When I finally settled into a regular writing practice, I was fed up with myself for wasting time scrolling the internet and watching too much TV. (I still do these things; everyone needs down time, but now I do them in smaller amounts.) So I made myself a quick, handwritten sign and pinned it over my desk: “Make yourself do stuff.” I also printed out the squirrel of judgment and tacked it up next to my sign. Once again, I began to tell people that I was a poet, but more importantly: I felt like one.
Writing regularly, for me, can be a self-reinforcing act. If I’ve worked on a poem or read some poetry in the morning, my day takes on a poetic cast; I’m much more receptive to seeing kernels of potential poems, and more likely to jot them down in a notebook to act on later.
Two years later, that sign I made for myself feels much less urgent; I do and make things pretty regularly now. But the sign stays up; it’s good to have reminders. Michelangelo would agree.
Still, there are times when, no matter how long I sit, the writing just won’t come. It’s important for me to maintain the practice, even when not feeling creative, so during those times, I:
Through establishing a writing practice, one with a structure that suits my physiology and schedule, I’ve established a discipline that makes me proud. The concept of publication doesn’t matter much to me (OK, it does a little, most writers want to be read), because I’ve grown to love the practice itself.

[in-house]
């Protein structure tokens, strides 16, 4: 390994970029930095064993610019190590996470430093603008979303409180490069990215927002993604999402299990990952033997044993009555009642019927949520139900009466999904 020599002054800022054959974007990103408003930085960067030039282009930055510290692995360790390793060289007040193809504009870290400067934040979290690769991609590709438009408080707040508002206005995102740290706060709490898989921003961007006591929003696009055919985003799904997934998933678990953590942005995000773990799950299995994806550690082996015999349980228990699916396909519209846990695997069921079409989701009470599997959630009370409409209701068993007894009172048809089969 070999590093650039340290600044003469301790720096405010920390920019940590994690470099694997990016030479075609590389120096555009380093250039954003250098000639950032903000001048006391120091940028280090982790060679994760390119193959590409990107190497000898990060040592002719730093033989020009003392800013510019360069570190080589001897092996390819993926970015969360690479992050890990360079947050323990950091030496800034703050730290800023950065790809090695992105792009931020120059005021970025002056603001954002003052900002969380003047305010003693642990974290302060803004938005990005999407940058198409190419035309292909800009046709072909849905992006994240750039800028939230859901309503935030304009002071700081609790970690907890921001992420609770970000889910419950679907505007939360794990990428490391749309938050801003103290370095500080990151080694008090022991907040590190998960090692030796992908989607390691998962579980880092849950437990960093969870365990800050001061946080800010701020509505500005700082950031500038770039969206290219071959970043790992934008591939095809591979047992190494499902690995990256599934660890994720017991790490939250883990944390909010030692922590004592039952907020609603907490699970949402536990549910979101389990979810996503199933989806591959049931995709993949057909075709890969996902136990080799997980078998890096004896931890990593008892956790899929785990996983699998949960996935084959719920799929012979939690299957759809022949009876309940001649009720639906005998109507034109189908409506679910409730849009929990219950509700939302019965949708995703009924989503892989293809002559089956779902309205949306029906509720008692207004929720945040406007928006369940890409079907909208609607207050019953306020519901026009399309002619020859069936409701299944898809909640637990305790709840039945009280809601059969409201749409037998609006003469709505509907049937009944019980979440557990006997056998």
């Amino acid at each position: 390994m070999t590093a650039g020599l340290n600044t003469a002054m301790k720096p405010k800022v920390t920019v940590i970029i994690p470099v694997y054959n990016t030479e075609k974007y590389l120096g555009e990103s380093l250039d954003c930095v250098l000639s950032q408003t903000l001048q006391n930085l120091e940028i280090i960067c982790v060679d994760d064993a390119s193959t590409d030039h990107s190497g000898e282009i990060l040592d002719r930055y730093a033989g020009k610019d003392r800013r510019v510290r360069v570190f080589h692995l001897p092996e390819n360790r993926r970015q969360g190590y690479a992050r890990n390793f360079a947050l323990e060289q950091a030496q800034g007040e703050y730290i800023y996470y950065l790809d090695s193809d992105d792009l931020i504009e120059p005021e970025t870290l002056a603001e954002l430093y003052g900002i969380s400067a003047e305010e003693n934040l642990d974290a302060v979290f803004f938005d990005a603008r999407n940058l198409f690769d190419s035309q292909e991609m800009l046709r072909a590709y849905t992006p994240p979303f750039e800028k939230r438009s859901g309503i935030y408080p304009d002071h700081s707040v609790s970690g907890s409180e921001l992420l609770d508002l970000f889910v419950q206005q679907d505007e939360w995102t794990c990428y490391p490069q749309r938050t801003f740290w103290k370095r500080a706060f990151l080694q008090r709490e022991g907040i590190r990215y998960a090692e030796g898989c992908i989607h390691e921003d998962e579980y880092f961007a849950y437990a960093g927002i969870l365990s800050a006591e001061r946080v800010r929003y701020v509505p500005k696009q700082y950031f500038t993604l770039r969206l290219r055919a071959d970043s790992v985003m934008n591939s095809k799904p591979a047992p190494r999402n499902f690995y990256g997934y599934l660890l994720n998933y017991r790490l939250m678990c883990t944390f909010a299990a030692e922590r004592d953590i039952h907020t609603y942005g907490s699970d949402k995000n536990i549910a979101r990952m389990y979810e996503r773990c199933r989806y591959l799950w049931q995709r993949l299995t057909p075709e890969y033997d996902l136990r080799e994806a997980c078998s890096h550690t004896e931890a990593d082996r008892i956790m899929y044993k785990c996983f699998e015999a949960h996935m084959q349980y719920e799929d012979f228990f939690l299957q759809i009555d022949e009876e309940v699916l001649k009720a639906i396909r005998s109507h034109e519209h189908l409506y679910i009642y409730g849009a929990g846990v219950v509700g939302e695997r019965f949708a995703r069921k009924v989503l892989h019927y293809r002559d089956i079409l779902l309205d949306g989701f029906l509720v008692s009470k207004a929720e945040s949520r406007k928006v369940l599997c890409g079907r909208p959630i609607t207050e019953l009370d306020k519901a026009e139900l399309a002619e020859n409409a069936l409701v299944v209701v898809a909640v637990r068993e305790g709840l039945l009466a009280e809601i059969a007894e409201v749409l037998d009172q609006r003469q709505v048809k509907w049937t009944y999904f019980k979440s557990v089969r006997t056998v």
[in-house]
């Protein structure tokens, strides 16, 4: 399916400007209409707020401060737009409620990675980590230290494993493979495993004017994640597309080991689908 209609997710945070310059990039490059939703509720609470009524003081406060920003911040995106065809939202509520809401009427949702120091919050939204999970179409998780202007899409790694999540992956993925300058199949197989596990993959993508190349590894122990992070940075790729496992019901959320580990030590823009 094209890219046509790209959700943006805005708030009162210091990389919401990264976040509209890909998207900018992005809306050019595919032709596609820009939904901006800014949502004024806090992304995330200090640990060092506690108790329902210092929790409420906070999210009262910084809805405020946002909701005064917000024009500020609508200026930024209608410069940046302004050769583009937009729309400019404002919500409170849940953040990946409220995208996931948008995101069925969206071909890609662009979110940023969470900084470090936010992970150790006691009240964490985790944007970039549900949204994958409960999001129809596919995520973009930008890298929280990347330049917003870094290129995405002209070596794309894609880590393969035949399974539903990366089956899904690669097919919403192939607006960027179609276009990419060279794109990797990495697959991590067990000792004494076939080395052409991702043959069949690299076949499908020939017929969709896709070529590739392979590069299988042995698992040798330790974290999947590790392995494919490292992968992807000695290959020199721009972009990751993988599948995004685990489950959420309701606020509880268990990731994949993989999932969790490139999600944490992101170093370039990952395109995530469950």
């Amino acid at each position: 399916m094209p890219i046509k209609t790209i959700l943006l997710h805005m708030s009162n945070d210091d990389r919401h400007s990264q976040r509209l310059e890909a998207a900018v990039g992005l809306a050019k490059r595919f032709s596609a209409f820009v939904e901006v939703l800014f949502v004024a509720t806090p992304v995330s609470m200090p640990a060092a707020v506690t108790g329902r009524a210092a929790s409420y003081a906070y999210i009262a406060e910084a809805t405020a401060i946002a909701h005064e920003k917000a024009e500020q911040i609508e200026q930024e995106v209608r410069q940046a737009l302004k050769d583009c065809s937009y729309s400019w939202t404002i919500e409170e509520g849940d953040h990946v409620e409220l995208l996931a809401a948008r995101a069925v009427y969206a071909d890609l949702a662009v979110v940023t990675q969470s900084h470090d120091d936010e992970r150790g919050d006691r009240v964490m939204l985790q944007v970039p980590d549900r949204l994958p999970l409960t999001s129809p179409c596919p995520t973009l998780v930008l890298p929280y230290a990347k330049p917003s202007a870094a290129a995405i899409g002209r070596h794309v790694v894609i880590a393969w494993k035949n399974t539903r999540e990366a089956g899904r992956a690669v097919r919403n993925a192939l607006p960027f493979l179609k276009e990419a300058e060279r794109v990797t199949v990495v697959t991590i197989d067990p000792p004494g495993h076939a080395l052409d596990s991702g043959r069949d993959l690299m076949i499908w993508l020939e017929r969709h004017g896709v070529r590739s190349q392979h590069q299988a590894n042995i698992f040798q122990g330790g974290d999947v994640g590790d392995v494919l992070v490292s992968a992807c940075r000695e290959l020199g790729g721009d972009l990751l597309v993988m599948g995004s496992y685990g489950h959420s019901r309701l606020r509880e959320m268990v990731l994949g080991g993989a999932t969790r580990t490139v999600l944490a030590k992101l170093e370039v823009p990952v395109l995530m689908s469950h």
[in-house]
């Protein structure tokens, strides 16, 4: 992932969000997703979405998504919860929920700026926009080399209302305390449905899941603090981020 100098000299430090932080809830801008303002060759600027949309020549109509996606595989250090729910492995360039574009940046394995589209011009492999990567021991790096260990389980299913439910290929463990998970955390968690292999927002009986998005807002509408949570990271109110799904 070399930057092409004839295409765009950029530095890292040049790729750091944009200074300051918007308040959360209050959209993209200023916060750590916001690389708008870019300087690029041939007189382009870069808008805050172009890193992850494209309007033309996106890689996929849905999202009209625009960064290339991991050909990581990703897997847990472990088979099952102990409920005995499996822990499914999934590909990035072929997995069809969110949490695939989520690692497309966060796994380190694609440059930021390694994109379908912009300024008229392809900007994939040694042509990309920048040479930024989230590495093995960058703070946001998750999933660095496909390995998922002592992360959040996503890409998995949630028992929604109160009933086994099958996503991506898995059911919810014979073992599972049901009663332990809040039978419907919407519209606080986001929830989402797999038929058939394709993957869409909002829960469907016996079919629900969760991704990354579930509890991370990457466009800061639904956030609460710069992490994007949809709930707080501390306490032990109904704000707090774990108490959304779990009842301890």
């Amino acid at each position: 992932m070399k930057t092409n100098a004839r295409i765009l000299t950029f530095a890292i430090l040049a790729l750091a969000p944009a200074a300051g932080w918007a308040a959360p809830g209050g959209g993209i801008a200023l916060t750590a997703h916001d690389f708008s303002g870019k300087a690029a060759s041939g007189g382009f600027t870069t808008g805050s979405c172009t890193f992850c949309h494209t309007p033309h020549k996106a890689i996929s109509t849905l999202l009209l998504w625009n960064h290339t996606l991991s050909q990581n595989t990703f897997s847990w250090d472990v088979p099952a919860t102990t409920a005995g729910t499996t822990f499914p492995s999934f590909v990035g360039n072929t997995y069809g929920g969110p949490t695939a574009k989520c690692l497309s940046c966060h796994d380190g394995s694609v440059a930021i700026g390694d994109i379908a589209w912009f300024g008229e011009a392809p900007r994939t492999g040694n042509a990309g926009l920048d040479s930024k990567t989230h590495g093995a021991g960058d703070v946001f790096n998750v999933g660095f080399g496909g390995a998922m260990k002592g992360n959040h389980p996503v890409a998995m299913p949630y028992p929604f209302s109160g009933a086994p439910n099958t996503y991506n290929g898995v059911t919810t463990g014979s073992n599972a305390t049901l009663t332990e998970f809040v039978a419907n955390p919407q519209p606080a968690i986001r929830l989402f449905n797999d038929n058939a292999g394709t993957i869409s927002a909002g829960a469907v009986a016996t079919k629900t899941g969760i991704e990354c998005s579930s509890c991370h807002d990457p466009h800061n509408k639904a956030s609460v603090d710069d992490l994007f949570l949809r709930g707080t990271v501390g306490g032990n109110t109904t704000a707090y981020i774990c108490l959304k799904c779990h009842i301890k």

It reminds me of the power of language, that I can believe in myself as a poet, even on the tough days when words just thud, because I have faith that if I hold the practice, the flow will come back; it reminds me of what I can do: alchemize words, thoughts, and images into a piece that (hopefully) conveys something, perhaps a fleeting feeling, that lives beyond the realm of ordinary communication. And that’s magical.
Showing up to my writing practice taught me that I can show up for myself. I’ve learned to trust that though I have bad days, uncreative slumps, if I keep working at it and hold space for the practice, they will pass. The point is to keep practicing it. As Alexander Chee remembers Annie Dillard’s advice:
“Talent isn’t enough. Writing is work. Anyone can do this, anyone can learn to do this. It’s not rocket science, it’s habits of mind and habits of work. I started with people much more talented than me, she said, and they’re dead or in jail or not writing. The difference between myself and them is that I’m writing.”
When you get down to it, the practice of writing is an action. You do it, or you don’t, and either way, you learn something about who you are. My writing practice taught me that doing what I love makes me happy, regardless of outside judgement; what does yours say about you?
By Ginny Short